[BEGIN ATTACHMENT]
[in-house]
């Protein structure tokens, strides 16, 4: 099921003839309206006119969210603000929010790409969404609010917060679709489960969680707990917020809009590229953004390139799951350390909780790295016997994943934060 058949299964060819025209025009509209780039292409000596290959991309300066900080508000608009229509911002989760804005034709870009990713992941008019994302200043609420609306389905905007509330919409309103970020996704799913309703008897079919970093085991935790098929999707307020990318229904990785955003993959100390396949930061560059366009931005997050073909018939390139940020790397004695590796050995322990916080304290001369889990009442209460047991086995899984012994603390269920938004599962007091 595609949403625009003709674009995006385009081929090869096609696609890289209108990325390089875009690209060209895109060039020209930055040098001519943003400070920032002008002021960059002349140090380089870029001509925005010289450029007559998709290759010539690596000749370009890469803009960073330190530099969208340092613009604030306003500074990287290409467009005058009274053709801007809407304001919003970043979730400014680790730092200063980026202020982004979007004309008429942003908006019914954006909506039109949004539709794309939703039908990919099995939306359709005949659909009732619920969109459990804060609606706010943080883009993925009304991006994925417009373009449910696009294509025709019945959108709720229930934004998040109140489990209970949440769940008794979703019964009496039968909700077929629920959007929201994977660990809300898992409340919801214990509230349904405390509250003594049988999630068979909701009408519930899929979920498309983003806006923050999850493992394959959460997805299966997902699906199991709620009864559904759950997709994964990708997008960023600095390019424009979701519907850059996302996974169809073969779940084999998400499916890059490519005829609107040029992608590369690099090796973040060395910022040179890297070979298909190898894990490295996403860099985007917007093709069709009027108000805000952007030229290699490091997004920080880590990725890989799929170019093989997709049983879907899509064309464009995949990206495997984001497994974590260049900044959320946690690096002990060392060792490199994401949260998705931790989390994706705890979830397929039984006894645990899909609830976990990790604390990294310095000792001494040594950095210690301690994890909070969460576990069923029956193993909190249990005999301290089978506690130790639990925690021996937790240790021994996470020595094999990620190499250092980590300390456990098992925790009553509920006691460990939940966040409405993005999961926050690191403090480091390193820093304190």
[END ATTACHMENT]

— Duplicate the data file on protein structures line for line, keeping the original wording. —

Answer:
[in-house]
């Protein structure tokens, strides 16, 4: 099921003839309206006119969210603000929010790409969404609010917060679709489960969680707990917020809009590229953004390139799951350390909780790295016997994943934060 058949299964060819025209025009509209780039292409000596290959991309300066900080508000608009229509911002989760804005034709870009990713992941008019994302200043609420609306389905905007509330919409309103970020996704799913309703008897079919970093085991935790098929999707307020990318229904990785955003993959100390396949930061560059366009931005997050073909018939390139940020790397004695590796050995322990916080304290001369889990009442209460047991086995899984012994603390269920938004599962007091 595609949403625009003709674009995006385009081929090869096609696609890289209108990325390089875009690209060209895109060039020209930055040098001519943003400070920032002008002021960059002349140090380089870029001509925005010289450029007559998709290759010539690596000749370009890469803009960073330190530099969208340092613009604030306003500074990287290409467009005058009274053709801007809407304001919003970043979730400014680790730092200063980026202020982004979007004309008429942003908006019914954006909506039109949004539709794309939703039908990919099995939306359709005949659909009732619920969109459990804060609606706010943080883009993925009304991006994925417009373009449910696009294509025709019945959108709720229930934004998040109140489990209970949440769940008794979703019964009496039968909700077929629920959007929201994977660990809300898992409340919801214990509230349904405390509250003594049988999630068979909701009408519930899929979920498309983003806006923050999850493992394959959460997805299966997902699906199991709620009864559904759950997709994964990708997008960023600095390019424009979701519907850059996302996974169809073969779940084999998400499916890059490519005829609107040029992608590369690099090796973040060395910022040179890297070979298909190898894990490295996403860099985007917007093709069709009027108000805000952007030229290699490091997004920080880590990725890989799929170019093989997709049983879907899509064309464009995949990206495997984001497994974590260049900044959320946690690096002990060392060792490199994401949260998705931790989390994706705890979830397929039984006894645990899909609830976990990790604390990294310095000792001494040594950095210690301690994890909070969460576990069923029956193993909190249990005999301290089978506690130790639990925690021996937790240790021994996470020595094999990620190499250092980590300390456990098992925790009553509920006691460990939940966040409405993005999961926050690191403090480091390193820093304190």